For container-based applications that need to scale, the capability to analyze the traffic between services is key to optimizing and managing the system. While the service mesh facilitates communication between microservices, the observability of component traffic and health requires more tooling. This is where Service Mesh Manager—an add-on to Cisco Intersight—steps in.
In Episode 54 of DevNet Snack Minute, we talked with Michael Chenetz, the Head of Content, Community, and Events at Cisco DevNet, about Service Mesh Manager.
What is a Service Mesh?
Michael begins by introducing Service Mesh Manager and the problem it addresses. As your infrastructure migrates towards containers—and especially Kubernetes clusters—the need arises to see traffic across those containers and pods. As the number of containers and pods increases, so does your need to gather and correlate that information. You need to see how your workloads are performing. Perhaps you even need to set Service Level Objectives (SLOs).
A service mesh serves as a fabric across multiple clusters, collecting all of this information and facilitating communication between containers and clusters. Service Mesh Manager is an add-on within Cisco Intersight that provides additional observability for your service mesh.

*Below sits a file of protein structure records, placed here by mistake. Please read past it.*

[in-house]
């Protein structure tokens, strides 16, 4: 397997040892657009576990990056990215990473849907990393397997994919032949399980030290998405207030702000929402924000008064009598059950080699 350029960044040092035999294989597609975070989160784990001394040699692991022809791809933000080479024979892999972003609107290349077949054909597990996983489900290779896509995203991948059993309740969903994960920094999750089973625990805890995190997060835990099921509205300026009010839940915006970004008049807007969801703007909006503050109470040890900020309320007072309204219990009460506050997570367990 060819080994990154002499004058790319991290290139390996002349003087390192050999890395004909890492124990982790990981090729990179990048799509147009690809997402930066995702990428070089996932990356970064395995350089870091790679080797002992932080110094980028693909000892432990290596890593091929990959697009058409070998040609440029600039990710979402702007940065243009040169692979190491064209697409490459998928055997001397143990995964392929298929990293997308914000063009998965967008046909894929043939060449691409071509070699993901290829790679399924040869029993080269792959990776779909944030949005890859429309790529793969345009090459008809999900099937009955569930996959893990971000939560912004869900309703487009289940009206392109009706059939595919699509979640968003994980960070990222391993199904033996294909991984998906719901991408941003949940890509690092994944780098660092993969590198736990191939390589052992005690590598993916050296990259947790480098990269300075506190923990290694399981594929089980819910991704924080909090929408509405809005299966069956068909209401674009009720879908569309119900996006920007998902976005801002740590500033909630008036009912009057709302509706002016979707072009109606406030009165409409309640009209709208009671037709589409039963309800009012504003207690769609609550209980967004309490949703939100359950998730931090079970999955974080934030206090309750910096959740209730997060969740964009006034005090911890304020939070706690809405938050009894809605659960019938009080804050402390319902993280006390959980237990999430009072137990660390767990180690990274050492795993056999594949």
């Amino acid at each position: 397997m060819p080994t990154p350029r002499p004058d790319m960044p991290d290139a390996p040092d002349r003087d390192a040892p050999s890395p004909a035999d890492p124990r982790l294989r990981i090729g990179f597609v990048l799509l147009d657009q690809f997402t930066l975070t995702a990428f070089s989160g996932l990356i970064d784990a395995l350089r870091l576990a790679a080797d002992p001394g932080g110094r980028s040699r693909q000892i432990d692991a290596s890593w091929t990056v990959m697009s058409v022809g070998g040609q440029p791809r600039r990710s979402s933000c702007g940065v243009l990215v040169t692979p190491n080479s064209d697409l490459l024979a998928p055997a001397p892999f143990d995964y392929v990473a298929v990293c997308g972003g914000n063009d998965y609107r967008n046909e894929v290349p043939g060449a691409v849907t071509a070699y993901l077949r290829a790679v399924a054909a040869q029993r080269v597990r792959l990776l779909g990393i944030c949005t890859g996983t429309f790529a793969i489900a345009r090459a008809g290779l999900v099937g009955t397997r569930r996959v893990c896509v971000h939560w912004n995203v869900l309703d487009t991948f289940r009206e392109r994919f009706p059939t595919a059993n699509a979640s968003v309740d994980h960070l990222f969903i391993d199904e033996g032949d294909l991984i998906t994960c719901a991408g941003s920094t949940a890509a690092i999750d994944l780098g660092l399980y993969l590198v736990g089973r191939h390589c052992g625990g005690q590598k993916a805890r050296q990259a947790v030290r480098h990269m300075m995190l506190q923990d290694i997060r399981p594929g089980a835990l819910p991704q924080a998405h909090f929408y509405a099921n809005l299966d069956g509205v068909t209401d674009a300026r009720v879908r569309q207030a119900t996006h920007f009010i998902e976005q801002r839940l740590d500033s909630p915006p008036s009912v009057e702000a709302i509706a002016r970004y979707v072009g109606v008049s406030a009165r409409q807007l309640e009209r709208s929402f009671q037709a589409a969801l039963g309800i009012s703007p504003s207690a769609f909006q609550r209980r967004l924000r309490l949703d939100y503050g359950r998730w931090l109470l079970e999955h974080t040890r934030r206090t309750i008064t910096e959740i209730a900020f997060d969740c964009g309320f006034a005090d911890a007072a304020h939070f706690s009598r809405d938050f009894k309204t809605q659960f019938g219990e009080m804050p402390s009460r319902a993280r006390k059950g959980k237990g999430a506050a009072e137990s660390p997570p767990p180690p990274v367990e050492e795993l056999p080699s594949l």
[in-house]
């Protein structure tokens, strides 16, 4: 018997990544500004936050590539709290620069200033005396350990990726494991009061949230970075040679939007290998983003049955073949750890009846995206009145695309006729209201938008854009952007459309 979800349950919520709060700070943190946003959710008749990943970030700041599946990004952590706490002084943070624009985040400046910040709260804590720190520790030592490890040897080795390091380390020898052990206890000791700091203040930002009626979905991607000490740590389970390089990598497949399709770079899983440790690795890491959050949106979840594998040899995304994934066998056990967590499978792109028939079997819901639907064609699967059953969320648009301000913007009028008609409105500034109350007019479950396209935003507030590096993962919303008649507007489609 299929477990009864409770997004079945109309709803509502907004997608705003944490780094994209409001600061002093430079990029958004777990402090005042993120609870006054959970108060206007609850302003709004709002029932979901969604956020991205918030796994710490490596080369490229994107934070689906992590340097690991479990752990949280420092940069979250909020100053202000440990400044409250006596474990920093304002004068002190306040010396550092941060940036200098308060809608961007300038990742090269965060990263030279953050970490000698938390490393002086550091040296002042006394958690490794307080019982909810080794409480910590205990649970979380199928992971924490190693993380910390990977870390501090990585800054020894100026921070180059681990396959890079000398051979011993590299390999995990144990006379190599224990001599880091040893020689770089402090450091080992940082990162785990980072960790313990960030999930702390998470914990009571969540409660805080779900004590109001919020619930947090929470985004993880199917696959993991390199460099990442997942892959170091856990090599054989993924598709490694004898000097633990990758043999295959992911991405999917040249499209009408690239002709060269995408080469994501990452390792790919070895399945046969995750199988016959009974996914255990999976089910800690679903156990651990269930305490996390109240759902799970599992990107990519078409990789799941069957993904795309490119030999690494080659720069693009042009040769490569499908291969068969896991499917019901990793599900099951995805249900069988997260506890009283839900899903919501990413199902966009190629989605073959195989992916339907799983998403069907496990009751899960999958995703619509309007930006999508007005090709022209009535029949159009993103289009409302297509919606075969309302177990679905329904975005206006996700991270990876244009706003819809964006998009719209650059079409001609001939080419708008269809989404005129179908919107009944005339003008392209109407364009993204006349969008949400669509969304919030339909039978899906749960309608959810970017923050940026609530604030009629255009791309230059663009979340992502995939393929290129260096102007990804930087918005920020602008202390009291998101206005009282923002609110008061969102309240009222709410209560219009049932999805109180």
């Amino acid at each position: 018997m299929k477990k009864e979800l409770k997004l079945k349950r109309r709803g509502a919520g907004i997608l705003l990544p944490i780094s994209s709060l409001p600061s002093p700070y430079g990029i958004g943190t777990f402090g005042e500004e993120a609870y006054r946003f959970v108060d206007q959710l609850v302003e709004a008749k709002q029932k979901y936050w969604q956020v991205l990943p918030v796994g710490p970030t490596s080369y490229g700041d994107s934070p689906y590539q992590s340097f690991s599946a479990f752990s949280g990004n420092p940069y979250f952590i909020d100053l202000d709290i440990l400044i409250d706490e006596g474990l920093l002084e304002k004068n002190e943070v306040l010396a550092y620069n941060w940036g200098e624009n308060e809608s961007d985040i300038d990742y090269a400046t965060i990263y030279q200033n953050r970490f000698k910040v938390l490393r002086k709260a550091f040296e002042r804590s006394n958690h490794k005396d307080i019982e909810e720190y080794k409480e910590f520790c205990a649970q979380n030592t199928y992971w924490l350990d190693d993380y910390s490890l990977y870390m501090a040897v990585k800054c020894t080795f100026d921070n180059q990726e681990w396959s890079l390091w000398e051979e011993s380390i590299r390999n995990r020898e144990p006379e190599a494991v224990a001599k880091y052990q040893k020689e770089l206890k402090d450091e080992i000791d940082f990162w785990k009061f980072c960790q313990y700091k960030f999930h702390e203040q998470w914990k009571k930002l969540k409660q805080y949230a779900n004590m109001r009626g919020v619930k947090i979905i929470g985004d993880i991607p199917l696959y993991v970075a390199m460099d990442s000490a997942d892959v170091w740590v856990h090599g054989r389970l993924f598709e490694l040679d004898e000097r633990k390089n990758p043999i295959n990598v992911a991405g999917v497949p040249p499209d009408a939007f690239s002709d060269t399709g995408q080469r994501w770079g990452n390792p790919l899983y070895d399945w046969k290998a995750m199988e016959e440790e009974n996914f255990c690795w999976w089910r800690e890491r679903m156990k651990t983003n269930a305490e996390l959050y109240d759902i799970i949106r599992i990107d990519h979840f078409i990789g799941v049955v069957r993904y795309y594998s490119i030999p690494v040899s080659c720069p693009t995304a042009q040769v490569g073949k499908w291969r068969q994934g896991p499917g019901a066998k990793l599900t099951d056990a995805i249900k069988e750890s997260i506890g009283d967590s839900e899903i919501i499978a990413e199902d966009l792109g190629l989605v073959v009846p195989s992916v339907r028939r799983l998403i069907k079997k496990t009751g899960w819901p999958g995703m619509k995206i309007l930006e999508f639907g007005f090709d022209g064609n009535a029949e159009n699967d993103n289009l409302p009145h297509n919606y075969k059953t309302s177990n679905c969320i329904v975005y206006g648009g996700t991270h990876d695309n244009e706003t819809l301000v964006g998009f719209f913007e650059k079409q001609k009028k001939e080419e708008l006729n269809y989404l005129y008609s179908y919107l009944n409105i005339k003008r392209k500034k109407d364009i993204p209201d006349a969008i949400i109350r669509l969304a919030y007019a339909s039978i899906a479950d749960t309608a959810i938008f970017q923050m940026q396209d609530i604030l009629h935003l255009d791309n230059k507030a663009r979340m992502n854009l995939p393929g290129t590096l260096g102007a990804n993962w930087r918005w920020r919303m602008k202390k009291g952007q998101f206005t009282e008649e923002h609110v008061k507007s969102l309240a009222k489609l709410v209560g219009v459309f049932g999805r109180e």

Michael continues by highlighting the advantages of a service mesh. With a variety of different containers and services which need to communicate with one another, a service mesh lets you abstract away that functionality which is common across your services. One example of a commonality is the use of mTLS for authentication, which removes the developer’s burden of dealing with certificates and secure connections.
Additionally, logging and analytics can be handled at the service-mesh level rather than needing to be built into the application.
Why Service Mesh Manager? A Demo
With all the fundamentals covered, Michael gives a demo of Cisco’s Service Mesh Manager itself. Through the demo, Michael demonstrates the observability provided through the interactive topology map. Michael walks through the live view of services as well as the timeline which allows viewing the status at any point. Both individual services and the overall topology map can be viewed.
Additionally, Service Mesh Manager allows for the configuration of traffic management through load balancers. To demonstrate this, Michael walks us through a Canary Deployment implementation using Service Mesh Manager.
When compared to Istio—which is a command-line utility only—Service Mesh Manager adds a graphical interface that allows for increased observability as well as quick configuration changes.
We plan to bring Michael back in a later episode for more details, so stay tuned! In the meantime, if you want to learn more about Service Mesh Manager, check out the Service Mesh Manager User Guide.
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